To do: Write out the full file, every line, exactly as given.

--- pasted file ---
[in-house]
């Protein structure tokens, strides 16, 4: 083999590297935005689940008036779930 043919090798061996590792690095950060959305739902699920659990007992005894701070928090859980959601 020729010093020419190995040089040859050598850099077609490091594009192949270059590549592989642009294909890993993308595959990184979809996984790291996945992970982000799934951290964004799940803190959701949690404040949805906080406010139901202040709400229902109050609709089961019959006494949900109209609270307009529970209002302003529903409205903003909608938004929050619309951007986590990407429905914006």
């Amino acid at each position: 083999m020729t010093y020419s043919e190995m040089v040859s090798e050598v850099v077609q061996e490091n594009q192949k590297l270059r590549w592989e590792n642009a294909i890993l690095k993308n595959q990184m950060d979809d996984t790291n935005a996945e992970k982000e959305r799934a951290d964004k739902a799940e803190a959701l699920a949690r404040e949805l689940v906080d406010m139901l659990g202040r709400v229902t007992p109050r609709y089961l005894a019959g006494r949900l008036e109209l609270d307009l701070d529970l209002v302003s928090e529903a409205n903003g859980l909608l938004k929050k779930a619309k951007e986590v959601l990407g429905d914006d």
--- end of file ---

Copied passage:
[in-house]
């Protein structure tokens, strides 16, 4: 083999590297935005689940008036779930 043919090798061996590792690095950060959305739902699920659990007992005894701070928090859980959601 020729010093020419190995040089040859050598850099077609490091594009192949270059590549592989642009294909890993993308595959990184979809996984790291996945992970982000799934951290964004799940803190959701949690404040949805906080406010139901202040709400229902109050609709089961019959006494949900109209609270307009529970209002302003529903409205903003909608938004929050619309951007986590990407429905914006």
């Amino acid at each position: 083999m020729t010093y020419s043919e190995m040089v040859s090798e050598v850099v077609q061996e490091n594009q192949k590297l270059r590549w592989e590792n642009a294909i890993l690095k993308n595959q990184m950060d979809d996984t790291n935005a996945e992970k982000e959305r799934a951290d964004k739902a799940e803190a959701l699920a949690r404040e949805l689940v906080d406010m139901l659990g202040r709400v229902t007992p109050r609709y089961l005894a019959g006494r949900l008036e109209l609270d307009l701070d529970l209002v302003s928090e529903a409205n903003g859980l909608l938004k929050k779930a619309k951007e986590v959601l990407g429905d914006d």